For the record, the results are shown below. Timor-Leste runners did pretty well, particularly the girls.

Top Ten Male

1st... William Harding 35.03
2nd... Richard Quirk
3rd... Filipe Rodrigues (TL)
4th... Augusto Ramos (TL)
5th... Januario da Costa (TL)
6th... Jameto Doreigo (TL)
7th... Steven Tetley
8th... Salim
9th... Robert Murphy
10th... Christian George

Top Ten Female

1st... Ines Markes 48.50 (TL)
2nd... Ruth Cornelius
3rd... Lola salves de Gama (TL)
4th... Gloriana Fatima (TL)
5th... Celia Martin
6th... Annabel Taylor
7th... Fatima Soares (TL)
8th... Aliansa Ramos (TL)
9th... Maria Duana (TL)
10th... Maureen Bronjes

I finished the 10kms … lets talk about the weather, shall we ?

Getting blog technical

I have implemented some blog site anti-spam software AND closed off permission to comment on older postings.  Most blog comment spam seems to be aimed at older posts so closing those has cut 98% of all my comment spam.

The anti-spam software that sifts through the recent posts seems to be spot on and catches the other 2%.

This move is saving me lots of headaches and frustration.

The Slob returns

I was doing so well, then 10 days in OZ and I am a wreck. Stress relief ? Recidivist slob ?

I did my bit to reduce the OZ wine lake and never refused seconds. Results +3kgs, out of shape, dacks a bit tight … back to the punishment.

Weather great as usual, popped down to Christo Rei to commence physical recovery. And what is there now that wasn’t there the last time I went. A whole lot of (presumably) Portuguese military police (GNR) stripped down to g-strings* doing push-ups I dream about.

Girls, I will give you a tip. If you like 6-packs and beefcake, Christo Rei in the afternoon is your place. As for me (and a few other normal types), I just tried to hide in the corner as much as possible.

* more commonly known in OZ as budgie smugglers

The Mosquito Terrorist

Now who would have thought ?

Most people I know here have equipped themselves with the near ubiquitous mosquito bat and I have several mates in other places envious of these essential anti-malarial and anti-dengue devices. (Refer a previous post Tennis anyone ?)

One of my long (but never lost) mates from Central Victoria expressed a desire to acquire one of these murderous weapons. I recall many moons ago working in that very place with both hands fully occupied with task at hand and 10,000,000 flies determined to tip me over the edge of sanity.

So on my recent visit to Darwin, I thought it a good opportunity to carry such a device for subsequent mailing through the OZ postal system.

“Excuse me sir. I am making you aware that you have stated that you are not carrying any weapons or other items in contravention of the customs act”. (Or words to that effect.)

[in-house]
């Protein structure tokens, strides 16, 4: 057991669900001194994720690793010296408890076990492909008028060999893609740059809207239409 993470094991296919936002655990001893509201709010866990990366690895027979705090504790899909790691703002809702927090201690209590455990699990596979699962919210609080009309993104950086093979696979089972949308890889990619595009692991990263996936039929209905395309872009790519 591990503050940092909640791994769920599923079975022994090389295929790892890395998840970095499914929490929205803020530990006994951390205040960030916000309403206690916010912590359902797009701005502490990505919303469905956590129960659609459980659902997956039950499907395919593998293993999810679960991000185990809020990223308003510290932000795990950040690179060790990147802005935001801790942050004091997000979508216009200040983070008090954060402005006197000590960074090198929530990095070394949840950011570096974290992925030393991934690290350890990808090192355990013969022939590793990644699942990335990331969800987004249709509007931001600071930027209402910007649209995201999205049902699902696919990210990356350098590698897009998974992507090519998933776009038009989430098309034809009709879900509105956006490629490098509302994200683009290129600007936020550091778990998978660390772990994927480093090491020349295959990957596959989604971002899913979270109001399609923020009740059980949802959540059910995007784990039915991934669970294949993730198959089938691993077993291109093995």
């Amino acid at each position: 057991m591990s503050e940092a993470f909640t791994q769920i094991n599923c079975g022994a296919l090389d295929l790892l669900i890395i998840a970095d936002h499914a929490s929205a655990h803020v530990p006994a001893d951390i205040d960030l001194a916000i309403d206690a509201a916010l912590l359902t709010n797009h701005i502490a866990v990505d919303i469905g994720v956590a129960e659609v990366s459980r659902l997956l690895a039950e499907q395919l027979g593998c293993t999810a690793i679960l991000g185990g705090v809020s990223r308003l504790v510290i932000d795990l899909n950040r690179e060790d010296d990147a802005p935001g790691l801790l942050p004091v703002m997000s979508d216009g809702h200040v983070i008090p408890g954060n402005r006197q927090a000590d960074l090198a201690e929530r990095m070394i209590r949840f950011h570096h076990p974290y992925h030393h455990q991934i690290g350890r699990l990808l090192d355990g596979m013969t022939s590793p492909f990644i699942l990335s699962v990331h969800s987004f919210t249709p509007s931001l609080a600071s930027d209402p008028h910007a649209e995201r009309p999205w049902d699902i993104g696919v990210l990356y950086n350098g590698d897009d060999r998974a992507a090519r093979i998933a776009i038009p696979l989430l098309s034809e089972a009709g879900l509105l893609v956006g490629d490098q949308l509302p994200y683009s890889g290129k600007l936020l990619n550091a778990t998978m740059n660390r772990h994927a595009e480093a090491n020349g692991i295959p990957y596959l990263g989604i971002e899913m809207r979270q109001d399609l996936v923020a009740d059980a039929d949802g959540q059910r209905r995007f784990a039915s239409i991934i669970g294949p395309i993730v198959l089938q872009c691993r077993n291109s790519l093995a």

“Wot?” I replied in my best strine.

“Can you move over here and open your suitcase?”

“Yes … don’t tell me it is the mosquito bat ?”

As he grabs it, “Yep … come this way sir”.

Twenty minutes later with feverish sweat on brow, the customs boys hand me my “Seizure Notice” as follows :

1 hand-held electronic device designed to administer electric shock on contact

I left a beaten man.

The Trip to Darwin

I had better get accustomed to return trips to Darwin as I have another 2 dental maintenance trips to do over the next 3 months.

The usual way to Darwin is via AirNorth flights in a 30-seater Embrauer Brasilia turboprop aircraft which takes around 1.5 hours.

On the way to the airport, I mentioned to the other half “I wonder how many people we will know at the airport ?”. Answer : about half a dozen. Yep, Dili is a small place.

The flight also included a small group of Timorese WW2 veterans heading off to Melbourne for Anzac Day. I had read all about them already. Check out the following link at the Melbourne Age – The Age 25 April 2006

Anyway, having copped the raw prawn * courtesy of my rear molar, it only seemed fitting that I arrive in Darwin a day before a cyclone warning. It was looking like the biggest cyclone to hit the north coast on record and bigger than Cyclone Tracy which obliterated Darwin in 1975.

Fortunately, it drifted south and missed Darwin and I only spent one extra day in Darwin while the city went into lockdown. I was told not to bother going to the airport to get my scheduled flight out as all other airlines had cancelled flights and someone even told me the army had taken over the airport for emergency measures.

I couldn’t contact AirNorth or the airport which was closed, so I didn’t bother going to the airport for my original return flight.

Now tell me why all the other airlines cancelled flights and little old AirNorth actually flew out at my scheduled time ?

* cop the raw prawn – receive something disagreeable, often hot and steaming